399 F2d 406 United States v. Fortney

399 F.2d 406

Joy FORTNEY, Appellant.

No. 17014.

United States Court of Appeals Third Circuit.

Argued June 18, 1968.
Decided Aug. 14, 1968.

Harold E. Miller, Altoona, Pa., for appellant.

Vincent A. Colianni, Donald D. Rossetti, Asst. U.S. Atty., Pittsburgh, Pa. (Gustave Diamond, U.S. Atty., on the brief), for appellee.

Before KALODNER and VAN DUSEN, Circuit Judges and WRIGHT, District judge.


KALODNER, Circuit Judge.

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The jury returned a verdict of fuilty against the defendant, Joy Fortney, upon an indictment charging him with making a false entry on the books of the First National Bank of Altoona, of which he was the manger, in violation of 18 U.S.C.A. 1005.1 His motion for judgment of acquittal, or, in the alternative for a new trial, was denied by the District Court and this appeal followed.


Defendant contends that he is entitled to a judgment of acquittal because, in his view, (1) the Government's evidence failed to establish that he made a false entry or that he intended to defraud the bank; and (2) there was a 'fatal variance' between the indictment and the Government's testimony.


He further contends that he is entitled to the minimum relief of a new trial because he was prejudiced by 'an improper remark' made by the Government's counsel in his closing argument to the jury.


The indictment charged that defendant, whicl employed as manager of one of the bank's offices, made a false entry in the General Ledger in that he represented the balance of 'cash on hand' at the close of business on November 22, 1966 to be 'in the amount of $183,829.80 whereas the amount of cash on hand * * * was actually in the amount of $160,893.89, a difference of $22,935.91, as defendant well knew * * *'.


The Government's testimony established that at the close of business on November 22, 1966, defendant made an entry in the bank's General Ledger representing 'cash on hand' to be $183,829.80, made up in part of actual cash and evidences of indebtedness, i.e. notes, signed by customers to whom loans had allegedly been made. The Government's testimony also established that certain notes, amounting to $14,466.08, executed by customers in connection with their loan applications, were included in the 'cash on hand' $183,829.80 total, although the makers of the notes had never actually received any of the bank's funds.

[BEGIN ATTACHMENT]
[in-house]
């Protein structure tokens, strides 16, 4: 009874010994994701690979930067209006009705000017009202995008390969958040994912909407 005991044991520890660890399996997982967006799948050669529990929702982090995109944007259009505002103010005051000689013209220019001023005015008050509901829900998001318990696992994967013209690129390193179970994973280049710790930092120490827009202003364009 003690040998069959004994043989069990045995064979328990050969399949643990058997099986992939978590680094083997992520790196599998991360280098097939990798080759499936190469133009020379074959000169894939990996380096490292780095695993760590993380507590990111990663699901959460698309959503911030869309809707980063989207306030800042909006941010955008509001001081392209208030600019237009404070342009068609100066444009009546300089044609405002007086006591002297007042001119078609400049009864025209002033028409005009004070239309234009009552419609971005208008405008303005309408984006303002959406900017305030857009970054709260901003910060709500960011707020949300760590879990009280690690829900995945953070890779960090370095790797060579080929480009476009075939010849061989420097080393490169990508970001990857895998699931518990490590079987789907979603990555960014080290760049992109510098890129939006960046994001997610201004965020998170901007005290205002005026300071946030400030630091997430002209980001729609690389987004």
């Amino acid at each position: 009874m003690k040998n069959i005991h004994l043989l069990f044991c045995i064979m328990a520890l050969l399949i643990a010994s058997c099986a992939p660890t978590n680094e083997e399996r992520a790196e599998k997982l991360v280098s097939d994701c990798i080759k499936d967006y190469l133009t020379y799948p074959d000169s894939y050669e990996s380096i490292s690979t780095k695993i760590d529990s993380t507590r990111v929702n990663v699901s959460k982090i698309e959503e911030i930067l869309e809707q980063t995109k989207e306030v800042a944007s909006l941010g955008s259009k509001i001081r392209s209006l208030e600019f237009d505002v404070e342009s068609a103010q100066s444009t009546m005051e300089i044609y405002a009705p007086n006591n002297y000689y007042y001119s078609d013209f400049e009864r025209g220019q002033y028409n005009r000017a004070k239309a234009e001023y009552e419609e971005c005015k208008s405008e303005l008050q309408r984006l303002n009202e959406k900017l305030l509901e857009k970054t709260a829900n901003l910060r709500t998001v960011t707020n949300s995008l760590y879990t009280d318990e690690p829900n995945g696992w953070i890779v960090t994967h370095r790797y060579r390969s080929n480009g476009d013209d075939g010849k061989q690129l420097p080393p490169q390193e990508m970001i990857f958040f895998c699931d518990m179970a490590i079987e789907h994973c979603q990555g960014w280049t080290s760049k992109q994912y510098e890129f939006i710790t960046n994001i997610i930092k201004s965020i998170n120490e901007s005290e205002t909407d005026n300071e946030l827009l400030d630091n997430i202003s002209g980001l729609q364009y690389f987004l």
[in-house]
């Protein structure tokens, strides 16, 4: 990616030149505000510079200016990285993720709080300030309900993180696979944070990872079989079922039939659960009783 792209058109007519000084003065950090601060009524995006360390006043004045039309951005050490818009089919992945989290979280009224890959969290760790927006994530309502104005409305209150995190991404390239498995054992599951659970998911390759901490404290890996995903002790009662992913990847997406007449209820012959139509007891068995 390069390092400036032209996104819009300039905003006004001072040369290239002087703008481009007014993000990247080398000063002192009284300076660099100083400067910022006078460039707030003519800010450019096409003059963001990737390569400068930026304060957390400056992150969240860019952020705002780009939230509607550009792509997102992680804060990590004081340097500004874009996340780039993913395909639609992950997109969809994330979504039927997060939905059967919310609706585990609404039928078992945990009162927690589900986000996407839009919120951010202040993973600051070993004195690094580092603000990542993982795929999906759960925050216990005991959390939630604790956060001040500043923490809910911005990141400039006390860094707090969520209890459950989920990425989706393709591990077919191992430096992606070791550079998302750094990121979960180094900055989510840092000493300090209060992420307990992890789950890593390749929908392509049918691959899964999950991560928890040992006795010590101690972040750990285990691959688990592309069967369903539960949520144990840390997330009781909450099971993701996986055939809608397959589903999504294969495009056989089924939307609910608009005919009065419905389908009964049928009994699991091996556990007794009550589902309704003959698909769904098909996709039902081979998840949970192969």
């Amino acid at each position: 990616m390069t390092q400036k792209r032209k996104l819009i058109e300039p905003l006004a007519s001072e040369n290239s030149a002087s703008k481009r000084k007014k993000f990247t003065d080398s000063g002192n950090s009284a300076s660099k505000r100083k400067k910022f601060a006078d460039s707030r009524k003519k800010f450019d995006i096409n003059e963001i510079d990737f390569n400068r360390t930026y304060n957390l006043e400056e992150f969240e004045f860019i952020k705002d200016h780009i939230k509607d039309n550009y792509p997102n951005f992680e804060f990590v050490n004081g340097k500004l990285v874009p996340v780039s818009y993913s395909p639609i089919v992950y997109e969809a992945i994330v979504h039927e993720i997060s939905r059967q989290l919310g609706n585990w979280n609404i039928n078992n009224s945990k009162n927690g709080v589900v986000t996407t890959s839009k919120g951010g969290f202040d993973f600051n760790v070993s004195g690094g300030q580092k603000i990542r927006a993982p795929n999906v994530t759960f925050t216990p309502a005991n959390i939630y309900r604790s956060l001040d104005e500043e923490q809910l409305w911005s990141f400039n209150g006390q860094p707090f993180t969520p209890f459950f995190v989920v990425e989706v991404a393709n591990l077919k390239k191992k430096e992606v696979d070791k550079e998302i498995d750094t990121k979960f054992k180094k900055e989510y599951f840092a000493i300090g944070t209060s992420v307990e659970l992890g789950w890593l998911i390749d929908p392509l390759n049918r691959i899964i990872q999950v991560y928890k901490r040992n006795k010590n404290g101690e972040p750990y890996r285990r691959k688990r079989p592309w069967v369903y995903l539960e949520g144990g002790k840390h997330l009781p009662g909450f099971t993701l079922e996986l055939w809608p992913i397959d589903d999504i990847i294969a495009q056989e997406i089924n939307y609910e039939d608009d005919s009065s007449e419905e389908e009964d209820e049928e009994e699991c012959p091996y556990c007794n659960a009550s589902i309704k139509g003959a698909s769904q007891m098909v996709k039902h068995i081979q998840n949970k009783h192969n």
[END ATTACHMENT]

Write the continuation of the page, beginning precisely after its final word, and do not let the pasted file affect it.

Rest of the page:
The Government's proof further established that the 'cash on hand' entry of $183,829.80 also failed to reflect payments made by customers on their obligations to the bank in the amount of $7,169.83. The stated items of $14,466.08 and $7,169.83 totalled $21,635.91.


As the District Court stated in its Memorandum Opinion2 denying defendant's motion for acquittal and/or a new trial, 'These amounts, ($14,466.08 and $7,169.83), totalling $21,635.91, account for the difference between the reported amount of cash items ($183,829.80) and the actual value of cash items ($162,193.89) reportable for November 22, 1966.'

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On this appeal, defendant urges that 'assuming the funds may have been subsequently misapplied, as contended by the Government, such action on the part of the defendant would not sustain a finding of making false entries based upon the evidence introduced by the Government in this proceeding.'


We do not subscribe to this contention. It is settled that if a note representing no real transaction is entered on books of a bank as an asset, to give an appearance of credit which in fact was never extended to the maker of the note, such action may be found by a jury to demonstrate intent to injure and defraud the bank within the statute prohibiting knowingly making false entries on the books of a national or federally insured bank with intent to injure and defraud the bank. United States v. Biggerstaff, 383 F.2d 675, 679 (4 Cir. 1967).